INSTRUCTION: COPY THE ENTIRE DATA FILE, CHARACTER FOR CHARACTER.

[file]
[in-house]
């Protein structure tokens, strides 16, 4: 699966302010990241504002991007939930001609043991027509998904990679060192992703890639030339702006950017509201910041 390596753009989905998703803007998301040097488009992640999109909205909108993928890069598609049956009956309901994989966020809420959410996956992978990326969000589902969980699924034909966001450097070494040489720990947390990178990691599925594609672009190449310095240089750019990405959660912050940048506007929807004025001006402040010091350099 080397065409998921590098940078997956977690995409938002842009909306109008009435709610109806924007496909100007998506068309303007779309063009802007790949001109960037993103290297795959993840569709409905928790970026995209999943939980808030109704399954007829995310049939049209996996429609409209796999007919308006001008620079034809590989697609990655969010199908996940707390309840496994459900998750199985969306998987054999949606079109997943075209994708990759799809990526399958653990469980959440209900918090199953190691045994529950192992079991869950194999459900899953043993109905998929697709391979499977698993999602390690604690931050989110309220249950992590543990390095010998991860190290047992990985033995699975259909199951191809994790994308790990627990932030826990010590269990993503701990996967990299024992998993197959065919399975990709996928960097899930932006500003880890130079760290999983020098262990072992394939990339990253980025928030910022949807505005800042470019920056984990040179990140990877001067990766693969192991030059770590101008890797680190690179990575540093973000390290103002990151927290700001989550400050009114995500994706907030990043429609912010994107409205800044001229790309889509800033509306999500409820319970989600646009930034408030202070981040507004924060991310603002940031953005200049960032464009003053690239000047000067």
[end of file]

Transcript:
[in-house]
């Protein structure tokens, strides 16, 4: 699966302010990241504002991007939930001609043991027509998904990679060192992703890639030339702006950017509201910041 390596753009989905998703803007998301040097488009992640999109909205909108993928890069598609049956009956309901994989966020809420959410996956992978990326969000589902969980699924034909966001450097070494040489720990947390990178990691599925594609672009190449310095240089750019990405959660912050940048506007929807004025001006402040010091350099 080397065409998921590098940078997956977690995409938002842009909306109008009435709610109806924007496909100007998506068309303007779309063009802007790949001109960037993103290297795959993840569709409905928790970026995209999943939980808030109704399954007829995310049939049209996996429609409209796999007919308006001008620079034809590989697609990655969010199908996940707390309840496994459900998750199985969306998987054999949606079109997943075209994708990759799809990526399958653990469980959440209900918090199953190691045994529950192992079991869950194999459900899953043993109905998929697709391979499977698993999602390690604690931050989110309220249950992590543990390095010998991860190290047992990985033995699975259909199951191809994790994308790990627990932030826990010590269990993503701990996967990299024992998993197959065919399975990709996928960097899930932006500003880890130079760290999983020098262990072992394939990339990253980025928030910022949807505005800042470019920056984990040179990140990877001067990766693969192991030059770590101008890797680190690179990575540093973000390290103002990151927290700001989550400050009114995500994706907030990043429609912010994107409205800044001229790309889509800033509306999500409820319970989600646009930034408030202070981040507004924060991310603002940031953005200049960032464009003053690239000047000067």